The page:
Recently, the Human Rights Council of the United Nations passed a resolution condemning the death penalty as punishment for consensual same-sex relations. The resolution also condemned executions for apostasy, blasphemy, and adultery.
There are six countries where the death penalty is used for people in same-sex relationships: Iran, Saudi Arabia, Sudan, Yemen, Nigeria, and Somalia. There are five other countries that legally state same-sex relations is a capital crime, but these countries have not carried out any executions.
The final vote in the 47-member Human Rights Council was 27 in favor, 13 against, and 7 countries abstained. But why would a member of the Human Rights Council abstain from voting?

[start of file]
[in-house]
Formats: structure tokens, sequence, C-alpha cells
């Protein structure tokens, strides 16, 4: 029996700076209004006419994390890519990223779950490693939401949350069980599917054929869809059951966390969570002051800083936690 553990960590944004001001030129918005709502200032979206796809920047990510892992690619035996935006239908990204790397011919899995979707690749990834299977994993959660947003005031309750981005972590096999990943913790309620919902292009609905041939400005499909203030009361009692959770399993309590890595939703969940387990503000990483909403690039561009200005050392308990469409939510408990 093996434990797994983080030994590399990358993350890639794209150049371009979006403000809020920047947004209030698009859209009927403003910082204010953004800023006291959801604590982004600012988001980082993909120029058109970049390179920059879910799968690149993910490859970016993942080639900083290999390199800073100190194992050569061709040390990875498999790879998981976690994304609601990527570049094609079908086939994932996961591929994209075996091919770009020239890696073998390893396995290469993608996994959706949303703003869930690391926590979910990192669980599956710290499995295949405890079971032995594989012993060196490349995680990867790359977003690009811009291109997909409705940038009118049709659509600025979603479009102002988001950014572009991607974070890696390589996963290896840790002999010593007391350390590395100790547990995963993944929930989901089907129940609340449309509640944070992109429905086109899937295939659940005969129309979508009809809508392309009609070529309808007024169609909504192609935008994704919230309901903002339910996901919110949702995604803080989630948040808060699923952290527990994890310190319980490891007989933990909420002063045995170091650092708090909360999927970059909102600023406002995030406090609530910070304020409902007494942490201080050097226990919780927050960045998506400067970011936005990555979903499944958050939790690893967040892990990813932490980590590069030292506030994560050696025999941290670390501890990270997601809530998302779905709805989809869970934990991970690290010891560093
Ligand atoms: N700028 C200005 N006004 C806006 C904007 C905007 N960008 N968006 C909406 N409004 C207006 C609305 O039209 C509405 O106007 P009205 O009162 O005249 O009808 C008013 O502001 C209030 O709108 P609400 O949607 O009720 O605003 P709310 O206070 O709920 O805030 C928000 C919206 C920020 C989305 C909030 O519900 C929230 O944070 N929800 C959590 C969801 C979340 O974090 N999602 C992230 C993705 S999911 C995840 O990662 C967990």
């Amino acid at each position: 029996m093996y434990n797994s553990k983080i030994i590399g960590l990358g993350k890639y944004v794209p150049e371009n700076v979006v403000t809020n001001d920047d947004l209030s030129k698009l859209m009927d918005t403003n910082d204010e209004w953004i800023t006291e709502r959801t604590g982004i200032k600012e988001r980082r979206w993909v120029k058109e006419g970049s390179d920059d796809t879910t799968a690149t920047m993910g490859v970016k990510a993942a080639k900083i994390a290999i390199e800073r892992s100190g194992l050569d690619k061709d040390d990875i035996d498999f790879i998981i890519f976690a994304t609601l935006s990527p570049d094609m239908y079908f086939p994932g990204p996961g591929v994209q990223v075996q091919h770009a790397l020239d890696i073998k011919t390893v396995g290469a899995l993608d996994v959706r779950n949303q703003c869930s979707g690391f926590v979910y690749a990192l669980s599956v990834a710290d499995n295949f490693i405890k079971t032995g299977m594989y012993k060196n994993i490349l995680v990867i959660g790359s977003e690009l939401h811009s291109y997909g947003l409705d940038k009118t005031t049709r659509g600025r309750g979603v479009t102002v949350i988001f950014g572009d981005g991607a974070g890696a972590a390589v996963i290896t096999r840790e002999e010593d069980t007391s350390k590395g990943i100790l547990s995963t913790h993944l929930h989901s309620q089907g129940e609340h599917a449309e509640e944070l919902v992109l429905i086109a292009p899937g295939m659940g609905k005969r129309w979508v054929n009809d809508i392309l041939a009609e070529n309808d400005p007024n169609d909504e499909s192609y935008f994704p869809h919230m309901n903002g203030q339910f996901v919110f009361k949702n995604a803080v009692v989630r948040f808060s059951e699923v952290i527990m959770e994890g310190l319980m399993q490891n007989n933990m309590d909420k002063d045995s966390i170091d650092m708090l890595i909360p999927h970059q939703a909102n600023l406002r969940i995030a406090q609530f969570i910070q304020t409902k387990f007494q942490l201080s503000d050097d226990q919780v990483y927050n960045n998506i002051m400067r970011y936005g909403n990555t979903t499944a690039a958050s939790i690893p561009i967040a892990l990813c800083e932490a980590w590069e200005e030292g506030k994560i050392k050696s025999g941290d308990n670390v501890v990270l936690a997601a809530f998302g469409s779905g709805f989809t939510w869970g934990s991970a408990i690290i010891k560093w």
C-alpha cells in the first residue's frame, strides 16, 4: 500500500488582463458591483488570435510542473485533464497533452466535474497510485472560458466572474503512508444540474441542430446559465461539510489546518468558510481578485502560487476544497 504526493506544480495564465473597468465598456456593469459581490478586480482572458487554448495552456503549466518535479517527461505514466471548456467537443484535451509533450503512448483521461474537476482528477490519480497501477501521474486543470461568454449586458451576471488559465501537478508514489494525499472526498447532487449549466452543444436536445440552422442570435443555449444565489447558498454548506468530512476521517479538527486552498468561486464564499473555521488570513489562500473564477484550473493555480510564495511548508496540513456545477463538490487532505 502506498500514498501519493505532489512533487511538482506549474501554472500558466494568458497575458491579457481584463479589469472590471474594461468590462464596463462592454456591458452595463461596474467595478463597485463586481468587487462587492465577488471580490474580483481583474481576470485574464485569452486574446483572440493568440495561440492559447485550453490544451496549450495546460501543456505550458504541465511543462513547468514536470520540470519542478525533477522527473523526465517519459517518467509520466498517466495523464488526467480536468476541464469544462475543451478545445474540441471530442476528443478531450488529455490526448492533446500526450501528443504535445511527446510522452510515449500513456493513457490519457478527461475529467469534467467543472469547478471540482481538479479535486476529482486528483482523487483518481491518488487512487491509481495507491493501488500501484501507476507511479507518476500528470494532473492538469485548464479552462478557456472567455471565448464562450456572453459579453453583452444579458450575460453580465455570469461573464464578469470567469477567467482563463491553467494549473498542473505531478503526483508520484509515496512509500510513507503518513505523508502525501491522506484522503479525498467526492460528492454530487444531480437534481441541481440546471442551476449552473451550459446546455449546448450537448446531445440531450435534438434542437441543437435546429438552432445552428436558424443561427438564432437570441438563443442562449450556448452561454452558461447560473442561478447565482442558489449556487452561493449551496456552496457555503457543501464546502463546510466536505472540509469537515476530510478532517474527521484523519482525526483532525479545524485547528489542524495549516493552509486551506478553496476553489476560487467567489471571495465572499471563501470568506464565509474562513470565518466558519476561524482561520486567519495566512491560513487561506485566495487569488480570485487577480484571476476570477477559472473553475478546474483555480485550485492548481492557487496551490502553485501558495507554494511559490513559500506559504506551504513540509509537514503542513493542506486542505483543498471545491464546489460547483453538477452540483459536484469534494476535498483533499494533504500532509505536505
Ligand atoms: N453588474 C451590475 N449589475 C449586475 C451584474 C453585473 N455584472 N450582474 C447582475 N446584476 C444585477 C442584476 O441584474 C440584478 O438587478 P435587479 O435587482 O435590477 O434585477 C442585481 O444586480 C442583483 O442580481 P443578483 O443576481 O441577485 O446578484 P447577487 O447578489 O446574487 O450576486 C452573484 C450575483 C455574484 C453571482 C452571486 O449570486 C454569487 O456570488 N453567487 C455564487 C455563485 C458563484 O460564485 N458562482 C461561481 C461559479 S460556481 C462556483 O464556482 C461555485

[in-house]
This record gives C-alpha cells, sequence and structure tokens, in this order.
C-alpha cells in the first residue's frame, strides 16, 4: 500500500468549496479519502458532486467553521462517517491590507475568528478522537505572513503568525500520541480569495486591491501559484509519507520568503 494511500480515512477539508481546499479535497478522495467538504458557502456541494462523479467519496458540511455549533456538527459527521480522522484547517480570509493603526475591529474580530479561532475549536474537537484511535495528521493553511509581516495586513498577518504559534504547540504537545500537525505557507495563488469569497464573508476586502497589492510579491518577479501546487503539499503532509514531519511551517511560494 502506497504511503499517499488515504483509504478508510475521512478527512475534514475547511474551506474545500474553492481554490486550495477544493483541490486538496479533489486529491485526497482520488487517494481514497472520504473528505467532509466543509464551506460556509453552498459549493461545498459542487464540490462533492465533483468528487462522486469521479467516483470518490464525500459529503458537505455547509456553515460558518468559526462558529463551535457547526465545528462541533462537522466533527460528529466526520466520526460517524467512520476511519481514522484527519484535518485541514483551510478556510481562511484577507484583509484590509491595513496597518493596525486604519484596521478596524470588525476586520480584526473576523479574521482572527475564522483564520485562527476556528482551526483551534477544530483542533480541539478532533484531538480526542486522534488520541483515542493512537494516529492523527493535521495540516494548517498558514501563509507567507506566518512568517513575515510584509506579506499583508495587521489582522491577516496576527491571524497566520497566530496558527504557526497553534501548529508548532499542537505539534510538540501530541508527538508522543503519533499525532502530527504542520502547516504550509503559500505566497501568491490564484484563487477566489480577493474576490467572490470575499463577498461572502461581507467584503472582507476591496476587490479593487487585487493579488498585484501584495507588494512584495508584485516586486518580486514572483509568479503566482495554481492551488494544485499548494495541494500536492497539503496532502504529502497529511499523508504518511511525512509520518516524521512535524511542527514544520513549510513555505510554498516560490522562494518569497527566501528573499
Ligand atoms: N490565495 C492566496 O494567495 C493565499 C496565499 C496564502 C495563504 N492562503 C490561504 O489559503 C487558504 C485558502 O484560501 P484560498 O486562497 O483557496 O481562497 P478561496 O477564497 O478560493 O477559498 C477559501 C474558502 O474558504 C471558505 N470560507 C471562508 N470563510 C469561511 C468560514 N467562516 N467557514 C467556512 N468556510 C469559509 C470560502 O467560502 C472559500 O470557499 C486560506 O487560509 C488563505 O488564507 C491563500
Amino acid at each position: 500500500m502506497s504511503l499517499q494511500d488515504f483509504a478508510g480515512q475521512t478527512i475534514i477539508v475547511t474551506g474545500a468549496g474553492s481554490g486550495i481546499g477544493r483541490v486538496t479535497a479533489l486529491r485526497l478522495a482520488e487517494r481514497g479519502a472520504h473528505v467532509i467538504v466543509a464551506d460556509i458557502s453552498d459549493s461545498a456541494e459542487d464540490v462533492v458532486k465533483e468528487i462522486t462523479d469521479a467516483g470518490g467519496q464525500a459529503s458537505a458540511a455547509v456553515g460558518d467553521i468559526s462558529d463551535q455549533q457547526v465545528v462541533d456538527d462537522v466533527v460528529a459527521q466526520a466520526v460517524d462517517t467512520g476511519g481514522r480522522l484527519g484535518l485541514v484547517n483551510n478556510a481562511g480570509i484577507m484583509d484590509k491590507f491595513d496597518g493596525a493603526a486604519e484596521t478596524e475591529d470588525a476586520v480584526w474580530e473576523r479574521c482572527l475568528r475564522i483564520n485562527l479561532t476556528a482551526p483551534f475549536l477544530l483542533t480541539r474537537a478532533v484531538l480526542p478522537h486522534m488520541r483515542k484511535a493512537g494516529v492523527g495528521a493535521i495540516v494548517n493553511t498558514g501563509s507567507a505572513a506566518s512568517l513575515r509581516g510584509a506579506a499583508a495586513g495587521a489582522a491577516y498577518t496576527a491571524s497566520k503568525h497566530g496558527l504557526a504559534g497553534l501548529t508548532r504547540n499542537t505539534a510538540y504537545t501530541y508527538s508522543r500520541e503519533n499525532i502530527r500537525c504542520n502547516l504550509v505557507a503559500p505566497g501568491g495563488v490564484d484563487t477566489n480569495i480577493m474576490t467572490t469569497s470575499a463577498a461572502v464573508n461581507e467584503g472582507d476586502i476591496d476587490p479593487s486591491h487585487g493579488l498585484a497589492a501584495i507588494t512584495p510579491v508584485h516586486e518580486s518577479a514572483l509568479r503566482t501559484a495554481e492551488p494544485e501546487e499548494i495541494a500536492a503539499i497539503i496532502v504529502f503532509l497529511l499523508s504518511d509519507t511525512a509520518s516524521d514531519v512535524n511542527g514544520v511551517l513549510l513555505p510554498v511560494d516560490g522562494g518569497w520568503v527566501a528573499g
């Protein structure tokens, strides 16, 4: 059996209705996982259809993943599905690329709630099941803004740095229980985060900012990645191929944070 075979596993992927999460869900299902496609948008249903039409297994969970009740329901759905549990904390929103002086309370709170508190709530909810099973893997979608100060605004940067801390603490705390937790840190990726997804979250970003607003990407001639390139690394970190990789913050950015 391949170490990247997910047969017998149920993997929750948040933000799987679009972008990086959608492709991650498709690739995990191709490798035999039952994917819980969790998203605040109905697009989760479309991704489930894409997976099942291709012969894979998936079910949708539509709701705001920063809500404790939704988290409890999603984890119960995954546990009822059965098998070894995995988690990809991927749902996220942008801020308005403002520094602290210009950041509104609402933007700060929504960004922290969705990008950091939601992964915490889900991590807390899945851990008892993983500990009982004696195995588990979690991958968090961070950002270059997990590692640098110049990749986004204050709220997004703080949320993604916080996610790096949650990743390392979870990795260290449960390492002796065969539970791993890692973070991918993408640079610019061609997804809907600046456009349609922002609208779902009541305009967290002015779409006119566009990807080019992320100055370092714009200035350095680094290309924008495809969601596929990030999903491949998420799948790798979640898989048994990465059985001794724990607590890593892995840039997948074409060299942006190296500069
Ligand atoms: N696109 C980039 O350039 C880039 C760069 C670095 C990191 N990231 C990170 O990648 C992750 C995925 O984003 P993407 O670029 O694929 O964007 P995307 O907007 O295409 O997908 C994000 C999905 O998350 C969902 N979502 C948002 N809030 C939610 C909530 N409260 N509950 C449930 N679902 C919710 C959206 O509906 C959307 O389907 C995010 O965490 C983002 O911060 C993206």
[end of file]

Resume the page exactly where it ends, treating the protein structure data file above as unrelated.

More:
The former director of DPIC (Death Penalty Information Center) once said, “A majority of the countries in the world have abandoned the use of the death penalty. But the world had not yet formed a consensus against its use.”
So for those that wish to abolish the death penalty worldwide, defining the death penalty as a human rights issue was imperative, but the reclassification of the practice was rejected by those that believed the death penalty was an indispensable part of justice.
In 1994 the United Nations General Assembly considered a resolution to restrict the death penalty. Singapore maintained that capital punishment was not a human rights issue. Seventy four countries abstained from voting and the resolution failed. Here, it seemed, the vote itself, whether it was for or against the restrictions, confirmed that the death penalty was a human rights issue, and countries abstained so their vote wouldn’t be considered a part of the growing consensus to abolish the practice.